Will the Salahis sue us for calling them White House party crashers?

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Will the Salahis sue us for calling them White House party crashers?

Thu Aug 05, 2010 @ 07:16PM PST

By Matthew Belloni

White-house-party-crashers Kudos to attorney Lisa Bloom, who last night blasted out one of our favorite press releases of the year. In it, she warns journalists not to refer to clients Michaele and Tereq Salahi as "party crashers" because "that statement is false and defamatory."

Bloom might have her work cut out for her. Our quick Google search for "white house party crashers" delivers 158,000 results, the first few pages of which all feature the Salahis. And we're pretty sure we've never heard Ms. Salahi, currently starring on Bravo's "The Real Housewives of D.C.," referred to as anything except "White House party crasher Michaele Salahi."

But Bloom has a point: no charges have ever been filed against the couple. We wish her luck. Read the full press release after the jump:

FOR IMMEDIATE RELEASE:

Attorney Lisa Bloom now represents Michaele and Tareq Salahi;  Salahis may not be referred to as “party crashers” as that statement is false and defamatory.

Statement of Lisa Bloom:

This firm represents Tareq and Michaele Salahi. Ms. Salahi is a cast member of “Real Housewives of D.C.,” a reality show airing on Bravo.

False and defamatory allegations have swirled around the Salahis since November 2009, when they were accused by the media of being “White House party crashers.” From the inception of that allegation to the present, the Salahis have consistently and vehemently denied that they were “party crashers,” and have publicly revealed emails from a White House liaison to substantiate the fact that they were led to believe that they were invited and welcomed at the state dinner. Nevertheless, many in the media continued to defame them by referring to them as “party crashers.” Few in the media even bother to add “alleged” to the title.

In fact, the government has not alleged that they are party crashers. While a grand jury investigation, costing untold tax dollars and wasted hours of time, drags on for eight months, the Salahis have never been charged with any crime. Nor is there any indication that they can be charged with any crime, since by all accounts – including the government’s account – they presented their real names and real IDs at several White House checkpoints, where they were cleared into the dinner. Video of the event shows the Salahis being announced by their real names and entering the dinner. After the dinner, the Salahis emailed a thank you note to the White House liaison, who responded the following afternoon with, “You are most welcome! I here (sic) the smile in your email and am delighted that you and Michaele had a wonderful time. J Have an extraordinary Thanksgiving and many blessings to you both!”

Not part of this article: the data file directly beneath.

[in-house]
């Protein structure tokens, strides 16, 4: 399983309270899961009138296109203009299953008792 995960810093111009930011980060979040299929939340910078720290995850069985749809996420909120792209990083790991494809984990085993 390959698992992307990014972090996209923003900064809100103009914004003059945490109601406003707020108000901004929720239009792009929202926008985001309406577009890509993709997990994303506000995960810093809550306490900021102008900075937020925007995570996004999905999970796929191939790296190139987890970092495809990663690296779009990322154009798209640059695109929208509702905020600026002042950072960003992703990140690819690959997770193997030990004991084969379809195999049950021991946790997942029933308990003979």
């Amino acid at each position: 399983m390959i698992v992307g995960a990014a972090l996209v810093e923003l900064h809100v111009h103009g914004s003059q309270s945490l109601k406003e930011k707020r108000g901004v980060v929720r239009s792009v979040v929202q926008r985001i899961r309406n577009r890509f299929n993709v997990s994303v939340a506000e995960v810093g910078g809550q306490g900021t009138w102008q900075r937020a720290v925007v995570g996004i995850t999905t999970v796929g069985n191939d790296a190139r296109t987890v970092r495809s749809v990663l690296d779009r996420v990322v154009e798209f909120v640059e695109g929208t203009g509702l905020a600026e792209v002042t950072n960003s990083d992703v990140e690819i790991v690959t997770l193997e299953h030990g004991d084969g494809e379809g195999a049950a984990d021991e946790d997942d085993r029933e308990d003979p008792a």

The Real Housewives of D.C. production company even applied for and received a permit to film the Salahis in and around White House property on that night, specifying in the permit application the truth as to who was being filmed, and for what purpose.

Similarly, the Salahis were invited to the Congressional Black Caucus Foundation Dinner, held several months before the White House dinner, as guests of their prior attorney, who is African American. Nevertheless, once the media whipped up a frenzy about the Salahis after the State Dinner, some went back and developed the additional false and defamatory claim that they “crashed” that dinner as well. Again, a fabrication. 

Finally, many in the media developed the inaccurate theory that Michaele Salahi was “auditioning” for the Real Housewives show the night of the White House dinner, and that their attendance at the State Dinner was a “reality show stunt.” Again, false and defamatory. She was cast and had a signed contract months earlier, and was already a part of the show. In fact, virtually the entire first season of Real Housewives of D.C. had already been shot by the November 2009 White House dinner.

The Salahis have suffered irreparable injury over the past eight months. Their business is down dramatically. Their reputations have been damaged. They’ve been made into media punching bags and punch lines.

It’s time for this to stop.

As their attorneys, we consider any characterization of the Salahis as any of the following as legally actionable defamation:

-- “White House party crashers”
-- “Black Caucus party crashers”
-- Any implication that they participated in a “reality show stunt” or “audition”
-- any other false and demeaning statements made about them.

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The Hollywood Reporter, Esq. blog focuses on how the entertainment and media industries are impacted and influenced by the law. It is edited by Matthew Belloni with contributions from veteran legal reporter Eriq Gardner and others. Before joining The Hollywood Reporter, Belloni was a lawyer at an entertainment litigation firm in Los Angeles. He writes a column for THR devoted to entertainment law. Gardner is a New York-based writer and legal journalist. Send tips or comments to Matthew.Belloni@thr.com

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